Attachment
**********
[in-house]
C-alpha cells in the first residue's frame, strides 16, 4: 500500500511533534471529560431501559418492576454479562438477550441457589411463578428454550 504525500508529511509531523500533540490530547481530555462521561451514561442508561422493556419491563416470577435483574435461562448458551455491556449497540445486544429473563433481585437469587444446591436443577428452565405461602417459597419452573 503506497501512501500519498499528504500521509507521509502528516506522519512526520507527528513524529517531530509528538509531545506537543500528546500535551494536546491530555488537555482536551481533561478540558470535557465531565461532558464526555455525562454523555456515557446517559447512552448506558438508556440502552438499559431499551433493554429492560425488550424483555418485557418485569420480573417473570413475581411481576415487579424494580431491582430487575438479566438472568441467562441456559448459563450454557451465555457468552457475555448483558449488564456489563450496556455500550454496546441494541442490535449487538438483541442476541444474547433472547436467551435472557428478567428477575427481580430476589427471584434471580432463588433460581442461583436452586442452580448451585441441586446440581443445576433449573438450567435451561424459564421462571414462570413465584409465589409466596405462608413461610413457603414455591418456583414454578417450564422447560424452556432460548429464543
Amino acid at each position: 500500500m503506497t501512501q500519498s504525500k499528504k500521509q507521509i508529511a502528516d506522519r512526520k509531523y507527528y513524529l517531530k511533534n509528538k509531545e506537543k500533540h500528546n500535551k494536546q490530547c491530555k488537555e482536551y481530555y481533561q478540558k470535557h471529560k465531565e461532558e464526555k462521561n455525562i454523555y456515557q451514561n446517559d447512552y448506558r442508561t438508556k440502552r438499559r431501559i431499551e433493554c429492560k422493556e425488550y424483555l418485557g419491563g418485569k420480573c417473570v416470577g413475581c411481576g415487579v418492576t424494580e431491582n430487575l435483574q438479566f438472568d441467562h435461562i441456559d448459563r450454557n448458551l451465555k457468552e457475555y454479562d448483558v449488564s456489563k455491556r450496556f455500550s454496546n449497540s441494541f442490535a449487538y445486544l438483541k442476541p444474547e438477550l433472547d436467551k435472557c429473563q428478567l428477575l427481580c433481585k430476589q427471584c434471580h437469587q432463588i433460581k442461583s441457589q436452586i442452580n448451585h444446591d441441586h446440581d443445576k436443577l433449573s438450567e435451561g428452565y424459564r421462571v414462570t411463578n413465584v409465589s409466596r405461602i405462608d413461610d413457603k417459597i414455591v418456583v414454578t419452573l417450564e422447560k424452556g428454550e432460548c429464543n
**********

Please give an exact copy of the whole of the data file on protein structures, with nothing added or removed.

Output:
[in-house]
C-alpha cells in the first residue's frame, strides 16, 4: 500500500511533534471529560431501559418492576454479562438477550441457589411463578428454550 504525500508529511509531523500533540490530547481530555462521561451514561442508561422493556419491563416470577435483574435461562448458551455491556449497540445486544429473563433481585437469587444446591436443577428452565405461602417459597419452573 503506497501512501500519498499528504500521509507521509502528516506522519512526520507527528513524529517531530509528538509531545506537543500528546500535551494536546491530555488537555482536551481533561478540558470535557465531565461532558464526555455525562454523555456515557446517559447512552448506558438508556440502552438499559431499551433493554429492560425488550424483555418485557418485569420480573417473570413475581411481576415487579424494580431491582430487575438479566438472568441467562441456559448459563450454557451465555457468552457475555448483558449488564456489563450496556455500550454496546441494541442490535449487538438483541442476541444474547433472547436467551435472557428478567428477575427481580430476589427471584434471580432463588433460581442461583436452586442452580448451585441441586446440581443445576433449573438450567435451561424459564421462571414462570413465584409465589409466596405462608413461610413457603414455591418456583414454578417450564422447560424452556432460548429464543
Amino acid at each position: 500500500m503506497t501512501q500519498s504525500k499528504k500521509q507521509i508529511a502528516d506522519r512526520k509531523y507527528y513524529l517531530k511533534n509528538k509531545e506537543k500533540h500528546n500535551k494536546q490530547c491530555k488537555e482536551y481530555y481533561q478540558k470535557h471529560k465531565e461532558e464526555k462521561n455525562i454523555y456515557q451514561n446517559d447512552y448506558r442508561t438508556k440502552r438499559r431501559i431499551e433493554c429492560k422493556e425488550y424483555l418485557g419491563g418485569k420480573c417473570v416470577g413475581c411481576g415487579v418492576t424494580e431491582n430487575l435483574q438479566f438472568d441467562h435461562i441456559d448459563r450454557n448458551l451465555k457468552e457475555y454479562d448483558v449488564s456489563k455491556r450496556f455500550s454496546n449497540s441494541f442490535a449487538y445486544l438483541k442476541p444474547e438477550l433472547d436467551k435472557c429473563q428478567l428477575l427481580c433481585k430476589q427471584c434471580h437469587q432463588i433460581k442461583s441457589q436452586i442452580n448451585h444446591d441441586h446440581d443445576k436443577l433449573s438450567e435451561g428452565y424459564r421462571v414462570t411463578n413465584v409465589s409466596r405461602i405462608d413461610d413457603k417459597i414455591v418456583v414454578t419452573l417450564e422447560k424452556g428454550e432460548c429464543n